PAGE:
Sunday, October 9, 2016
Defining noir (in Providence)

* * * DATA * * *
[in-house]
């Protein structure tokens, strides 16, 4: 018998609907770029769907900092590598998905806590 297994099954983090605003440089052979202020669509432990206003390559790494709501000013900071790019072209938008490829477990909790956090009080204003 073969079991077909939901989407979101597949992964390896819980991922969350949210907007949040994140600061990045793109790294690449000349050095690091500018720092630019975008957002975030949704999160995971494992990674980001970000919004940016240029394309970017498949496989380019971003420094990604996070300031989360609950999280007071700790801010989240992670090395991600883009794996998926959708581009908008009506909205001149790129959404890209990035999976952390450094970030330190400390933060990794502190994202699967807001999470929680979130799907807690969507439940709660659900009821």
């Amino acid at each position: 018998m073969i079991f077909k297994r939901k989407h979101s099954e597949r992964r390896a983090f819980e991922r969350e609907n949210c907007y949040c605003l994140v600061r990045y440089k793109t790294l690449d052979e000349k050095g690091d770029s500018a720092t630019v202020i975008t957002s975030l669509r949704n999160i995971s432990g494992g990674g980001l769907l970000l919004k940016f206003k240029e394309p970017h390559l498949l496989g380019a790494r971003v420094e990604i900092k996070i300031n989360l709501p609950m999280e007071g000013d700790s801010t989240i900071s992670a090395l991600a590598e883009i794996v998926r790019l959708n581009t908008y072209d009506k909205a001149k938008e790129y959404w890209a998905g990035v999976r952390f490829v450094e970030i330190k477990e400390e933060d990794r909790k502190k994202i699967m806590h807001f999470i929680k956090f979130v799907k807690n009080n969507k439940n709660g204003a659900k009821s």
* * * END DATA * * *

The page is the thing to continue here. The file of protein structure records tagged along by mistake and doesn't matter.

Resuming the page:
Those who know Ann Hood know she's had some really difficult passages in her life and that she writes beautifully about personal tragedy and the her writing helps her heal and helps her readers as well - building in us empathy, compassion, and understanding. I was surprised to see these elements, however, in Hood's story selection for the Providence Noir (Akashic) anthology she's edited, but there they are in his story Beneath the Shepard Clock. I won't give anything away about this elegantly plotted story that turns on a dime toward the end. Noticing, as I read through the noir anthology, that teach of the 1st 4 stories involves a violent death or an assassination; is that de rigeur for a noir story, or just a predilection of the Hood's or just a coincidence in this anthology? It seems to me that not all noir fiction has to be about violent death, and I'm interested to see how (and if) the later stories in the anthology establish a noir attitude. I'll note also for the record that Leuci's story in the anthology has Providence tough-guy lingo down the best, so far.